Public Policy 510: The Politics of Public Policy

This course focuses on the politics of international public policy. We examine the basic features of the international system, including interstate relations, institutions, norms and transnational networks. We introduce concepts and models of the foreign poliicy process in comparative perspective. We examine the politics of key international institutions. We then study the politics surrounding specific policies by using cases pertaining to international security, economic development, and human rights.

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Public Policy 580: Values & Ethics in Public Policy

This course focuses on ethics in international affairs. We examine various conceptions of the common good and analyze the types of normative arguments that policy actors make to motivate or justify particular policy preferences. These include arguments rooted in notions such as justice, fairness, efficiency, freedom, solidarity, and sovereignty. We then apply these concepts and frameworks to discuss the ethics of specific contemporary cases. We discuss cases involving international trade, aid, and development; conflict, security and humanitarian intervention; global environmental challenges; and human rights and reconciliation.

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Public Policy 621. Peacebuilding: Law, Diplomacy and the Transition from Conflict

This course examines key legal and political issues facing the United Nations and other international policy actors as they endeavor to build peace in areas emerging from conflict. We focus primarily on three aspects of the complex, challenging process from war to peace: military peacekeeping operations, (re)constructing ravaged economies and public governance institutions, and transitional justice. We use a series of case studies from the Middle East, Africa, Latin America, Southeast Asia, and the Balkans to examine and learn from a range of international policy approaches in each of these domains.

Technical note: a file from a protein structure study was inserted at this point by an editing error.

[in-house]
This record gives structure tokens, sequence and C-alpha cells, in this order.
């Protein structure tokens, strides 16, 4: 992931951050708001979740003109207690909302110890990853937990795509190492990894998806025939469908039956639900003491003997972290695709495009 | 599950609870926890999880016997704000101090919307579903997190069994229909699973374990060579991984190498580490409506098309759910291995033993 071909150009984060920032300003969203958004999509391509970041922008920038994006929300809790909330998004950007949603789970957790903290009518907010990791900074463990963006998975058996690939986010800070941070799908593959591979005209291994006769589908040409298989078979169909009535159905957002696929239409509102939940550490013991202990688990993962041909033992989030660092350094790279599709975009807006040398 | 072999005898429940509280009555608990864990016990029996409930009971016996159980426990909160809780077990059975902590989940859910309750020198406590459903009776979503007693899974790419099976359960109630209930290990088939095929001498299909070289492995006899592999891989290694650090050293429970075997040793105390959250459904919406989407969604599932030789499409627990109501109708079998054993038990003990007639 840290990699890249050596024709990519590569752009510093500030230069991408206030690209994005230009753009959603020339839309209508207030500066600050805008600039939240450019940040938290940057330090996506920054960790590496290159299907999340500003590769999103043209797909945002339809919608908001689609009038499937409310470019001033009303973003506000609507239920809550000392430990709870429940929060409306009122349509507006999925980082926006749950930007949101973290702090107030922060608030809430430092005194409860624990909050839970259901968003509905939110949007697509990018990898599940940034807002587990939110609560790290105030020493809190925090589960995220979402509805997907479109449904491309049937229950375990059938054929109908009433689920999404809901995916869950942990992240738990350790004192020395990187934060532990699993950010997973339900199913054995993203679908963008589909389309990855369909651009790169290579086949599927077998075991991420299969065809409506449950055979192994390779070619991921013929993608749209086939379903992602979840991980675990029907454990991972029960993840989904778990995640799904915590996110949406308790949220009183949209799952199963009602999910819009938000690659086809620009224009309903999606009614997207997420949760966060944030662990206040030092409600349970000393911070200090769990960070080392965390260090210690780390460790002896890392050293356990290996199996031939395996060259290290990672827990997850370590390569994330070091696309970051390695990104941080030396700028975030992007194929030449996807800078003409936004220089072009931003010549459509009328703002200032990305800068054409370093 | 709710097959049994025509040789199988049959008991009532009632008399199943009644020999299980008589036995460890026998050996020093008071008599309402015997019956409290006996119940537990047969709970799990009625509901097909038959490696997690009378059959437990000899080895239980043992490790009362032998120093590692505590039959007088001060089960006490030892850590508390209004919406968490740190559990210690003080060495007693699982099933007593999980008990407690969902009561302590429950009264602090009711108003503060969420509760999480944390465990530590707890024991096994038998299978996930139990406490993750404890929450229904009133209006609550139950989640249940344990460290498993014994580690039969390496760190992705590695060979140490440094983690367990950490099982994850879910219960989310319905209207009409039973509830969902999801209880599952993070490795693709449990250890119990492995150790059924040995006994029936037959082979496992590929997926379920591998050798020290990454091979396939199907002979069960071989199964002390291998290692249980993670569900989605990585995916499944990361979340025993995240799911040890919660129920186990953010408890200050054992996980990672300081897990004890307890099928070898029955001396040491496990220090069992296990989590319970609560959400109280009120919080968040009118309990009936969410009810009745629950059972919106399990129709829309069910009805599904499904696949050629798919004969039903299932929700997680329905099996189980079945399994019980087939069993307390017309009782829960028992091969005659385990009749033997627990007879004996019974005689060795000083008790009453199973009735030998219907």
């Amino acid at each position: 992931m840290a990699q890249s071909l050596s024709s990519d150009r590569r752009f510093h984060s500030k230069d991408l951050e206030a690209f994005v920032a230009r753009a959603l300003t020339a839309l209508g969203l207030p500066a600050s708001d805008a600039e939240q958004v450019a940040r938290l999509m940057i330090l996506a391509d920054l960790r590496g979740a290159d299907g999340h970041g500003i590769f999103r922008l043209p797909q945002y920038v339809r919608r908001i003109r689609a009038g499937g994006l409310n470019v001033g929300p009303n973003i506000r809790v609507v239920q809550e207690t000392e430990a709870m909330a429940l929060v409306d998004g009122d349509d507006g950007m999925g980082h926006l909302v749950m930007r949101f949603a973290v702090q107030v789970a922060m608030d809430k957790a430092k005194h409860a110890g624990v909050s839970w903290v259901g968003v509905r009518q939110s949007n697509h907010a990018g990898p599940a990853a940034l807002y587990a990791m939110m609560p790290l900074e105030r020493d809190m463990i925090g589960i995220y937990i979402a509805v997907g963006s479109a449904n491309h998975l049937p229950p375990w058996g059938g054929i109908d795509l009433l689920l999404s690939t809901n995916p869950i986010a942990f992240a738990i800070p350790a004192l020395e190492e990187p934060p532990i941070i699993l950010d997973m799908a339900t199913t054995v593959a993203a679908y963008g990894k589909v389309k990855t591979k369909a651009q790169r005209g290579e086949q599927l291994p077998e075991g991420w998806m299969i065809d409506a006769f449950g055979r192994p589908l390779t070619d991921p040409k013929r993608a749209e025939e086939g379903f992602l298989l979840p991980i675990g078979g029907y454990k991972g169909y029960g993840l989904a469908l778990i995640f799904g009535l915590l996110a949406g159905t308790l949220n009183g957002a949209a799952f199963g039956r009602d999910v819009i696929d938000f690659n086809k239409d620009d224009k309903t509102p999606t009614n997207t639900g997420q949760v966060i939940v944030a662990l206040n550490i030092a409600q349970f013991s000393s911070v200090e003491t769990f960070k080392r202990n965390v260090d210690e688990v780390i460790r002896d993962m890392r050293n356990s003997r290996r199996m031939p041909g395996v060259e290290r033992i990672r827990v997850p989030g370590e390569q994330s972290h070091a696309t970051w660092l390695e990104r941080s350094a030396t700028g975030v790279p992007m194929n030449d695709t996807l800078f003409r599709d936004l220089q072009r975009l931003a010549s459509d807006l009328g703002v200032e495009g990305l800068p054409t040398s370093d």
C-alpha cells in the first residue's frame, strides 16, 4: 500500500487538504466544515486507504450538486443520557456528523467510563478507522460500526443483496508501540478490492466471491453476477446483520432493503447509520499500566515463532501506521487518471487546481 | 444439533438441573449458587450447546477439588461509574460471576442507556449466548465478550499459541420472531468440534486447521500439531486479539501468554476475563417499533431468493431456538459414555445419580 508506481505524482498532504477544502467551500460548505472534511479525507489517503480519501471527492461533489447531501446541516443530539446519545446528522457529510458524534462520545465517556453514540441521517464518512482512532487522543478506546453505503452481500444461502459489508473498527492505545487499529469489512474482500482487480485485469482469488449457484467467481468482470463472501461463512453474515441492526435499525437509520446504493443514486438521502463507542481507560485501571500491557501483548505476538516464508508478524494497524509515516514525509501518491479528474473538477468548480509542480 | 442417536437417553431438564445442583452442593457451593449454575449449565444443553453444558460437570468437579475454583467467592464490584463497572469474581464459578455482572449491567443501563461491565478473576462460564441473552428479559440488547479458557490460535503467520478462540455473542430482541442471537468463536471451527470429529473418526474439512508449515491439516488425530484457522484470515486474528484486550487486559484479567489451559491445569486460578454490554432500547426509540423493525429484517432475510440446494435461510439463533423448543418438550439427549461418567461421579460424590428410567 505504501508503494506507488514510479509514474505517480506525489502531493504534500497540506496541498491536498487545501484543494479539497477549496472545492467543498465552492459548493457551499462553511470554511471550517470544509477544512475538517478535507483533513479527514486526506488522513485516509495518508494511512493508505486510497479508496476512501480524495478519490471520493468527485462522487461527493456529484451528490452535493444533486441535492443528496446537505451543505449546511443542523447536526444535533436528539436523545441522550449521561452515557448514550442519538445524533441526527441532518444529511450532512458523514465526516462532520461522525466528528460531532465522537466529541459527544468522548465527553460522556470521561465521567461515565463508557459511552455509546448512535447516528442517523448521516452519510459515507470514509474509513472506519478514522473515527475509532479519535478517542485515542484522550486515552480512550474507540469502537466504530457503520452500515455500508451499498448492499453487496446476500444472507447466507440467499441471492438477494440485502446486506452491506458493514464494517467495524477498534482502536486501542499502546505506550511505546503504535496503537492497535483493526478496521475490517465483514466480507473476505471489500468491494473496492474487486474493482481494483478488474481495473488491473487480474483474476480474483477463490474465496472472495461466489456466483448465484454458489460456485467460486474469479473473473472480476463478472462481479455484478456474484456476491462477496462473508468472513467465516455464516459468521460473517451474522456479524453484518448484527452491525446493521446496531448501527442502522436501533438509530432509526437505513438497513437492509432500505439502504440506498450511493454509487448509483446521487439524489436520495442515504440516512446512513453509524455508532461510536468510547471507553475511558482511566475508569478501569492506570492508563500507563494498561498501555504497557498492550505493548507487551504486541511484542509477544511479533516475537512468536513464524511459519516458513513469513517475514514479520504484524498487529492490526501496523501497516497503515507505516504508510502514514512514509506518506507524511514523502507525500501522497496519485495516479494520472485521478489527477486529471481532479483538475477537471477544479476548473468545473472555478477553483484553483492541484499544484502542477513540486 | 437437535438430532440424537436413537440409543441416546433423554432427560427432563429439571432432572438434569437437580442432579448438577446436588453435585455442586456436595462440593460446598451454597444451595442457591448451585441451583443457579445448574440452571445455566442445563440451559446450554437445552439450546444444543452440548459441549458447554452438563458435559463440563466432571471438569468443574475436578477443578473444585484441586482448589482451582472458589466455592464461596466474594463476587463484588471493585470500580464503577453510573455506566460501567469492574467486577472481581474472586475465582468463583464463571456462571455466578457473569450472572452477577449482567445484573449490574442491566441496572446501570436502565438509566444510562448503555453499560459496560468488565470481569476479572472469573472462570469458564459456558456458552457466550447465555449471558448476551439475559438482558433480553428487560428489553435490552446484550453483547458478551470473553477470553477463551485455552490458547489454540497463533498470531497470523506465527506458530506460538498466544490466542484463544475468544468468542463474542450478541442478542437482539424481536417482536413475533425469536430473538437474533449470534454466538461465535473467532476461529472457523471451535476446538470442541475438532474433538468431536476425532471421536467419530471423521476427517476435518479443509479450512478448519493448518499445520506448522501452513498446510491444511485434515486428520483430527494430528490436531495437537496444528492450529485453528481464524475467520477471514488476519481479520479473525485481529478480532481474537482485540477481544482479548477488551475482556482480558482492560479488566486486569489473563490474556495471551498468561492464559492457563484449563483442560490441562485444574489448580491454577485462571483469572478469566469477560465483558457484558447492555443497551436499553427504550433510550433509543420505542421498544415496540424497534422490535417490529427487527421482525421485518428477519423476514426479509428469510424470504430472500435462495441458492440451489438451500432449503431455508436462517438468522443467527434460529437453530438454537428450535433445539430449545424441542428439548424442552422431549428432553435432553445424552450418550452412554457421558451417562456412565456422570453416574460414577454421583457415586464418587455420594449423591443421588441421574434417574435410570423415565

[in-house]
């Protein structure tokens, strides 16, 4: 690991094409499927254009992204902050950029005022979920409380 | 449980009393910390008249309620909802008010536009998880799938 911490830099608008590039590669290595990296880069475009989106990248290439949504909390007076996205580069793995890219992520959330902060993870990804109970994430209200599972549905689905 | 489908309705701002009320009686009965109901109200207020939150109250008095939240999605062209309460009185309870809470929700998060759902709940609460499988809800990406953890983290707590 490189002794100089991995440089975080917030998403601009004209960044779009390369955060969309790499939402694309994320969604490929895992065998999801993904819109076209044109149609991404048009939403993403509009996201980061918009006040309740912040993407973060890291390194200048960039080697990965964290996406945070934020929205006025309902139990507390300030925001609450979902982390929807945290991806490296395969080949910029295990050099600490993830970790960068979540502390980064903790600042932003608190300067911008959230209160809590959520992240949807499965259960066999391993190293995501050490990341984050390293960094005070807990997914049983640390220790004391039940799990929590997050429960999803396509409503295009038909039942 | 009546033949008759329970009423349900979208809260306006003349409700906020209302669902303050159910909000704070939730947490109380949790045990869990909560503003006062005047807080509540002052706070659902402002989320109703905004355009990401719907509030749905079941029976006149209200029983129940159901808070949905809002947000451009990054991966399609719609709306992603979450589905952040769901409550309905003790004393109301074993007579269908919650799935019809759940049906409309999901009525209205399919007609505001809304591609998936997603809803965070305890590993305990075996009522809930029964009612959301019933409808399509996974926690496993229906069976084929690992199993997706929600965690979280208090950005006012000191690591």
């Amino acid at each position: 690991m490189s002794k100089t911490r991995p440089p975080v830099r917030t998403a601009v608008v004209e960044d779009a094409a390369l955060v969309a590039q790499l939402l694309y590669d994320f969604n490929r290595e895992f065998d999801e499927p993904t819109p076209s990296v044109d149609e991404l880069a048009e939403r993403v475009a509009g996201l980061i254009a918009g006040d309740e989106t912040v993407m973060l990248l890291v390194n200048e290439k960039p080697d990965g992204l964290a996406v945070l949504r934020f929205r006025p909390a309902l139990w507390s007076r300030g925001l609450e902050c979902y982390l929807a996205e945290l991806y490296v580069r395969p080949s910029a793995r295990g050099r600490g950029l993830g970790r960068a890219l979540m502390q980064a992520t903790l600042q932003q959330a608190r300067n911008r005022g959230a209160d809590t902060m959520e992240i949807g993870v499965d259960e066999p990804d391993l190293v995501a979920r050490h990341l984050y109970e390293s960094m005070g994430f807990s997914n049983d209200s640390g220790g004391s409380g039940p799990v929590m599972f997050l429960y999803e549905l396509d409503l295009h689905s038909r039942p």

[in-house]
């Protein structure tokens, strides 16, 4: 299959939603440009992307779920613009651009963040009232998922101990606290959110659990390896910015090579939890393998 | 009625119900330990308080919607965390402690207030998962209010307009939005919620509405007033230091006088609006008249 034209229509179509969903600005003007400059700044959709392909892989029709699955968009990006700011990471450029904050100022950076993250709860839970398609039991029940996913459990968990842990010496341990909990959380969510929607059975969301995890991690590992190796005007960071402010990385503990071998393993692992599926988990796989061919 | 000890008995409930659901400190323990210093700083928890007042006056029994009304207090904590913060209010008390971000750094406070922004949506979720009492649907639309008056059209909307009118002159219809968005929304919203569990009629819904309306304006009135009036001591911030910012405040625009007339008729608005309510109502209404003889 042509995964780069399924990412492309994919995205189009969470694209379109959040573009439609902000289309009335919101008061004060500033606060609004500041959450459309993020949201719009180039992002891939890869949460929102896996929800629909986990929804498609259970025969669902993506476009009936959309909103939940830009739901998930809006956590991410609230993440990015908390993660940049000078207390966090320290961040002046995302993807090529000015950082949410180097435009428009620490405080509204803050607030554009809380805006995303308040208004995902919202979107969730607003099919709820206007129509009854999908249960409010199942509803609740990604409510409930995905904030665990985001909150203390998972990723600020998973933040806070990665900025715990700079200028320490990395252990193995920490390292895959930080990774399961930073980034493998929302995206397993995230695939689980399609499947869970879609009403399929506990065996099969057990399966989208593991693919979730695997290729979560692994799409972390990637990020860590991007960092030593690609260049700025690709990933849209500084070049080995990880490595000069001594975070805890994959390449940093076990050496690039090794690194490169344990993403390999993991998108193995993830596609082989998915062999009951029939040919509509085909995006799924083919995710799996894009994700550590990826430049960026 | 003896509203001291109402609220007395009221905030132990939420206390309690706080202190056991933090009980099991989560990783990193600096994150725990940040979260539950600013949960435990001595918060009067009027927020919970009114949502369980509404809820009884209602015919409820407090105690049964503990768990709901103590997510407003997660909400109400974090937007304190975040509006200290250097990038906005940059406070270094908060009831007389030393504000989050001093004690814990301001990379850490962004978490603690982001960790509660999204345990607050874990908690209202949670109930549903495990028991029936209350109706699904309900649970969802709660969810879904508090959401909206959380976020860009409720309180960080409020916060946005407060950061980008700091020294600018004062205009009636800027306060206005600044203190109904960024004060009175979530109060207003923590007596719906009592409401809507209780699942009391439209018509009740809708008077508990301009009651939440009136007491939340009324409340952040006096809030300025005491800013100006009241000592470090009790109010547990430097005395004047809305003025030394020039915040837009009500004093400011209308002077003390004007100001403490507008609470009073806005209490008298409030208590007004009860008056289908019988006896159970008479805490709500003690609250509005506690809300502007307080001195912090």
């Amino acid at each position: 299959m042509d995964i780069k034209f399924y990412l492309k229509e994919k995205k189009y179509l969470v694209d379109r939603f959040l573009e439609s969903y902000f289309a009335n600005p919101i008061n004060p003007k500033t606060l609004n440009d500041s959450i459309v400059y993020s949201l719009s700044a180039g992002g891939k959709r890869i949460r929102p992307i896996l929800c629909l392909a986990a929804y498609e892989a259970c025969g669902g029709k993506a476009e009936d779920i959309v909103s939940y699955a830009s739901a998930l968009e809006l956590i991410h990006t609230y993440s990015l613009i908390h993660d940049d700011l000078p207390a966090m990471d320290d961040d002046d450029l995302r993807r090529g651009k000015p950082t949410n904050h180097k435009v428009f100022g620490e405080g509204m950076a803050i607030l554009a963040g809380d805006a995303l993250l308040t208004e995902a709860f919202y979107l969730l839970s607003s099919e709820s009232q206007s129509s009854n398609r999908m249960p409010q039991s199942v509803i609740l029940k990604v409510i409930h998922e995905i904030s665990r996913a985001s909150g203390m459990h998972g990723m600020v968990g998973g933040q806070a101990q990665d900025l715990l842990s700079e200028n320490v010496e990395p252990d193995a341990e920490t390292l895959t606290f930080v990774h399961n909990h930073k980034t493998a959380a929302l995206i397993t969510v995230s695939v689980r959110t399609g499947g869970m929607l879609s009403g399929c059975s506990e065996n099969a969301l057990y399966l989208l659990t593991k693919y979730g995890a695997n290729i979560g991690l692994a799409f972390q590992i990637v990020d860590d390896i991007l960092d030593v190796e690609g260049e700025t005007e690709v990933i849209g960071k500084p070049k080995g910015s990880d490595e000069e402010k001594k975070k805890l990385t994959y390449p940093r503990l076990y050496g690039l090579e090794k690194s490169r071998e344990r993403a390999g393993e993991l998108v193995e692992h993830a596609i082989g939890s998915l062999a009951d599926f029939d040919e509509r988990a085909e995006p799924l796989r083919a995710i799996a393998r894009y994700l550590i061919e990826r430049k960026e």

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Public Policy 320. Politics, Political Institutions, and Public Policy

This undergraduate course provides an introduction to public policy and the analysis of political processes, in the United States and at the international level. Why do some ideas become policies while others fail? Whose preferences matter most in shaping policies? What laws and norms are most relevant in any given case? How do institutions bias the political process in favor of particular groups, and how can those biases be challenged or exploited? We examine the basic institutions and procedures through which policies are made or unmade, theoretical approaches to help us understand policy outcomes, and a series of in-depth case studies to illustrate the policy process in practice.

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Other Courses Taught at the University of Michigan

Courses Taught at Other Universities